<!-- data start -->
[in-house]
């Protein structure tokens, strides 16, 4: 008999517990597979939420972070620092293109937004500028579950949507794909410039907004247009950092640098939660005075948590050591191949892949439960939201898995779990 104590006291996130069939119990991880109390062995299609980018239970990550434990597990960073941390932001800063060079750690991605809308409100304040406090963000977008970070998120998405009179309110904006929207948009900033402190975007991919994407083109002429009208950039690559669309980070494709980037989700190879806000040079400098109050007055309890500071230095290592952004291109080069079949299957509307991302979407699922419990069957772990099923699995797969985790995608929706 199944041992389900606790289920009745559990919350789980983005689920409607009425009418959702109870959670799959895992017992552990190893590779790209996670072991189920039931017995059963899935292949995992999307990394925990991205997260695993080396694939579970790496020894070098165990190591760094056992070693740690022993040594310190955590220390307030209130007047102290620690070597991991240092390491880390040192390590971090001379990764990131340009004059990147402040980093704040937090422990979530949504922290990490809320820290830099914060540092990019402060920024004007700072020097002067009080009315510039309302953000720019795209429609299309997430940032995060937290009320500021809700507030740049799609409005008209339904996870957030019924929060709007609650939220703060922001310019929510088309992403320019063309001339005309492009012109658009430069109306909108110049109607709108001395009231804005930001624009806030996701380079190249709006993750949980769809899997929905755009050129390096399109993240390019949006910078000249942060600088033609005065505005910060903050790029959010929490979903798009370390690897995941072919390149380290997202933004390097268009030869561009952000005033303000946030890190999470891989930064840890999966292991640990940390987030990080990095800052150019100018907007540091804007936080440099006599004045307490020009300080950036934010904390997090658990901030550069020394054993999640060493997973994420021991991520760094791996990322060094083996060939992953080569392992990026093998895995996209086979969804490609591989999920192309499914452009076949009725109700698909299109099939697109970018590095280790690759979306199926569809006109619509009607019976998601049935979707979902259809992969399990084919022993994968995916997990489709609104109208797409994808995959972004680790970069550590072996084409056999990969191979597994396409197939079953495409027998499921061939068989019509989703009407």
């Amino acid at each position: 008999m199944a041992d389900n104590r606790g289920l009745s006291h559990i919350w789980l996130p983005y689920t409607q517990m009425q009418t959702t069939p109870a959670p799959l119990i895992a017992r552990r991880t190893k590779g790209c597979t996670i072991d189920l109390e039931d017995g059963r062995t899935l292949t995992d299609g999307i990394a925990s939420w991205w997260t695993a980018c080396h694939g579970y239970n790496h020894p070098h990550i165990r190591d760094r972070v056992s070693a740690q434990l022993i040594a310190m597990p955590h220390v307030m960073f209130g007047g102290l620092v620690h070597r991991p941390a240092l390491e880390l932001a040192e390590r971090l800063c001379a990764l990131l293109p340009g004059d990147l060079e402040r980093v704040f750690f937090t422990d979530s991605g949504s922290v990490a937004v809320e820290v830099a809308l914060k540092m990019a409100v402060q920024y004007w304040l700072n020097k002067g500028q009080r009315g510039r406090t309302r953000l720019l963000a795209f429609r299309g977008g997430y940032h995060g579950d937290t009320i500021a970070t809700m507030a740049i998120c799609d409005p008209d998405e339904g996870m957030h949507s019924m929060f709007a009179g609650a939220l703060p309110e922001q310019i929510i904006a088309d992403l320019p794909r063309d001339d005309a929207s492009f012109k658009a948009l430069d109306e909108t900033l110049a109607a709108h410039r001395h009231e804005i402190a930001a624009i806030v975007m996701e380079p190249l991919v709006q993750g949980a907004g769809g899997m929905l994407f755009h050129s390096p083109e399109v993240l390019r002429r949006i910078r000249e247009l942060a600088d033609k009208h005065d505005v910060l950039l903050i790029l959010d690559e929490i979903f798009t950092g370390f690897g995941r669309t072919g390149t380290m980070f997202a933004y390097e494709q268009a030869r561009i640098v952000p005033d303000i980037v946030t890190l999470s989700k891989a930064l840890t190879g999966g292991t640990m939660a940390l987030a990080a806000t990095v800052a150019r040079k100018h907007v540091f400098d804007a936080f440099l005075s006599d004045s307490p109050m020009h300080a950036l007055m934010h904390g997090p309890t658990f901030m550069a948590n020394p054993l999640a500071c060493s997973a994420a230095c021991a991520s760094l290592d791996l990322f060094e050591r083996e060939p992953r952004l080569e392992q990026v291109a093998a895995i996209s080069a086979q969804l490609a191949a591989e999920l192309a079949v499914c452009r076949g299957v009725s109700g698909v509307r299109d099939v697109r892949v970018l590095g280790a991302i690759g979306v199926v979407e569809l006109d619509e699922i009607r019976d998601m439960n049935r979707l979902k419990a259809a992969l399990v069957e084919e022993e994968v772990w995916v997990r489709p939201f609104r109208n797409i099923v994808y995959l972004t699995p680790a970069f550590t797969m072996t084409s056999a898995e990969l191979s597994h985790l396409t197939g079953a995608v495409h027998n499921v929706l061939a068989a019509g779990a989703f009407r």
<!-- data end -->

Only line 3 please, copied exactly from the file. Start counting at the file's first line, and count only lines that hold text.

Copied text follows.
């Amino acid at each position: 008999m199944a041992d389900n104590r606790g289920l009745s006291h559990i919350w789980l996130p983005y689920t409607q517990m009425q009418t959702t069939p109870a959670p799959l119990i895992a017992r552990r991880t190893k590779g790209c597979t996670i072991d189920l109390e039931d017995g059963r062995t899935l292949t995992d299609g999307i990394a925990s939420w991205w997260t695993a980018c080396h694939g579970y239970n790496h020894p070098h990550i165990r190591d760094r972070v056992s070693a740690q434990l022993i040594a310190m597990p955590h220390v307030m960073f209130g007047g102290l620092v620690h070597r991991p941390a240092l390491e880390l932001a040192e390590r971090l800063c001379a990764l990131l293109p340009g004059d990147l060079e402040r980093v704040f750690f937090t422990d979530s991605g949504s922290v990490a937004v809320e820290v830099a809308l914060k540092m990019a409100v402060q920024y004007w304040l700072n020097k002067g500028q009080r009315g510039r406090t309302r953000l720019l963000a795209f429609r299309g977008g997430y940032h995060g579950d937290t009320i500021a970070t809700m507030a740049i998120c799609d409005p008209d998405e339904g996870m957030h949507s019924m929060f709007a009179g609650a939220l703060p309110e922001q310019i929510i904006a088309d992403l320019p794909r063309d001339d005309a929207s492009f012109k658009a948009l430069d109306e909108t900033l110049a109607a709108h410039r001395h009231e804005i402190a930001a624009i806030v975007m996701e380079p190249l991919v709006q993750g949980a907004g769809g899997m929905l994407f755009h050129s390096p083109e399109v993240l390019r002429r949006i910078r000249e247009l942060a600088d033609k009208h005065d505005v910060l950039l903050i790029l959010d690559e929490i979903f798009t950092g370390f690897g995941r669309t072919g390149t380290m980070f997202a933004y390097e494709q268009a030869r561009i640098v952000p005033d303000i980037v946030t890190l999470s989700k891989a930064l840890t190879g999966g292991t640990m939660a940390l987030a990080a806000t990095v800052a150019r040079k100018h907007v540091f400098d804007a936080f440099l005075s006599d004045s307490p109050m020009h300080a950036l007055m934010h904390g997090p309890t658990f901030m550069a948590n020394p054993l999640a500071c060493s997973a994420a230095c021991a991520s760094l290592d791996l990322f060094e050591r083996e060939p992953r952004l080569e392992q990026v291109a093998a895995i996209s080069a086979q969804l490609a191949a591989e999920l192309a079949v499914c452009r076949g299957v009725s109700g698909v509307r299109d099939v697109r892949v970018l590095g280790a991302i690759g979306v199926v979407e569809l006109d619509e699922i009607r019976d998601m439960n049935r979707l979902k419990a259809a992969l399990v069957e084919e022993e994968v772990w995916v997990r489709p939201f609104r109208n797409i099923v994808y995959l972004t699995p680790a970069f550590t797969m072996t084409s056999a898995e990969l191979s597994h985790l396409t197939g079953a995608v495409h027998n499921v929706l061939a068989a019509g779990a989703f009407r």